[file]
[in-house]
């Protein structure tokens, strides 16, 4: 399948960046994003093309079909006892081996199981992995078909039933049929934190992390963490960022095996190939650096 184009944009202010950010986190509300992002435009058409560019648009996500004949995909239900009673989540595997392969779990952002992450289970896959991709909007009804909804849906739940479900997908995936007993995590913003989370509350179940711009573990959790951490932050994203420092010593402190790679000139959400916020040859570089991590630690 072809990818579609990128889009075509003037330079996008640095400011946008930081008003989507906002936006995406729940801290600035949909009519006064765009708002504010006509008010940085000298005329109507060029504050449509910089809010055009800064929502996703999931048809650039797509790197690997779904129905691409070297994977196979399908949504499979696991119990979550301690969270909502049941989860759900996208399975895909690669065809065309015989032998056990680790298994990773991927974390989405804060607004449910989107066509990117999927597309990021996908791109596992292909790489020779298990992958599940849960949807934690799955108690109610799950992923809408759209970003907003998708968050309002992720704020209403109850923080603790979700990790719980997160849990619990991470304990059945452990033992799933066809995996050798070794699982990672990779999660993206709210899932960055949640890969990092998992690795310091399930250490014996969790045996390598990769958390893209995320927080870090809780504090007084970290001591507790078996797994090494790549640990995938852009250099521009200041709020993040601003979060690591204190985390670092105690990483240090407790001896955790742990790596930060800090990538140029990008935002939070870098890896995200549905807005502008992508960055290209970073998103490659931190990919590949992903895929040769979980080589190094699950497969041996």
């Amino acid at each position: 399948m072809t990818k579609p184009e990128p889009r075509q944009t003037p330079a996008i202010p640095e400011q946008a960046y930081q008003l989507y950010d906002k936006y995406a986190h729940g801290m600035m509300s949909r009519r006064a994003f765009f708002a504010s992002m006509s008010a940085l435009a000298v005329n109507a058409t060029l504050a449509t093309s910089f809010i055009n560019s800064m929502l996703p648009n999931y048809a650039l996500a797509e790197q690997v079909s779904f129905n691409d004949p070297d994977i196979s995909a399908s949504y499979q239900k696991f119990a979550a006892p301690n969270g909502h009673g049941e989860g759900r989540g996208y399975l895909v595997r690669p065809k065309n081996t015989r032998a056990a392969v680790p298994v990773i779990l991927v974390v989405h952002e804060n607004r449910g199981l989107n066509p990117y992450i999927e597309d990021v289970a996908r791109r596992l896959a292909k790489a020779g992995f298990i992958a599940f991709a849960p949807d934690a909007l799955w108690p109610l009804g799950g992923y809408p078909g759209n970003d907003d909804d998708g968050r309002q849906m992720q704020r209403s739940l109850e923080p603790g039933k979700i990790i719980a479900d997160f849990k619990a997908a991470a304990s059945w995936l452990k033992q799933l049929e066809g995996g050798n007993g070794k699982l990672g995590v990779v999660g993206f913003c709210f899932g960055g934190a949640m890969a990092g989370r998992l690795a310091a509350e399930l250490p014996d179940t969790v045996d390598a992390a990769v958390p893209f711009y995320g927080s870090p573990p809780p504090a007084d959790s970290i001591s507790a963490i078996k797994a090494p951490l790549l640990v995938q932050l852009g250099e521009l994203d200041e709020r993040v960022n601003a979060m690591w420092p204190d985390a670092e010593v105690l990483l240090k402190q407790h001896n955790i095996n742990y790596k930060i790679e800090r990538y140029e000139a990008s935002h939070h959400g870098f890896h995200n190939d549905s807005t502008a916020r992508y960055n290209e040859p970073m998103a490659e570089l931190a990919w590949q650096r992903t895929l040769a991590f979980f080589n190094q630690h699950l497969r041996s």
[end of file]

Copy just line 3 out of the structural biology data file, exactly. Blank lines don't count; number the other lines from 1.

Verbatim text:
């Amino acid at each position: 399948m072809t990818k579609p184009e990128p889009r075509q944009t003037p330079a996008i202010p640095e400011q946008a960046y930081q008003l989507y950010d906002k936006y995406a986190h729940g801290m600035m509300s949909r009519r006064a994003f765009f708002a504010s992002m006509s008010a940085l435009a000298v005329n109507a058409t060029l504050a449509t093309s910089f809010i055009n560019s800064m929502l996703p648009n999931y048809a650039l996500a797509e790197q690997v079909s779904f129905n691409d004949p070297d994977i196979s995909a399908s949504y499979q239900k696991f119990a979550a006892p301690n969270g909502h009673g049941e989860g759900r989540g996208y399975l895909v595997r690669p065809k065309n081996t015989r032998a056990a392969v680790p298994v990773i779990l991927v974390v989405h952002e804060n607004r449910g199981l989107n066509p990117y992450i999927e597309d990021v289970a996908r791109r596992l896959a292909k790489a020779g992995f298990i992958a599940f991709a849960p949807d934690a909007l799955w108690p109610l009804g799950g992923y809408p078909g759209n970003d907003d909804d998708g968050r309002q849906m992720q704020r209403s739940l109850e923080p603790g039933k979700i990790i719980a479900d997160f849990k619990a997908a991470a304990s059945w995936l452990k033992q799933l049929e066809g995996g050798n007993g070794k699982l990672g995590v990779v999660g993206f913003c709210f899932g960055g934190a949640m890969a990092g989370r998992l690795a310091a509350e399930l250490p014996d179940t969790v045996d390598a992390a990769v958390p893209f711009y995320g927080s870090p573990p809780p504090a007084d959790s970290i001591s507790a963490i078996k797994a090494p951490l790549l640990v995938q932050l852009g250099e521009l994203d200041e709020r993040v960022n601003a979060m690591w420092p204190d985390a670092e010593v105690l990483l240090k402190q407790h001896n955790i095996n742990y790596k930060i790679e800090r990538y140029e000139a990008s935002h939070h959400g870098f890896h995200n190939d549905s807005t502008a916020r992508y960055n290209e040859p970073m998103a490659e570089l931190a990919w590949q650096r992903t895929l040769a991590f979980f080589n190094q630690h699950l497969r041996s």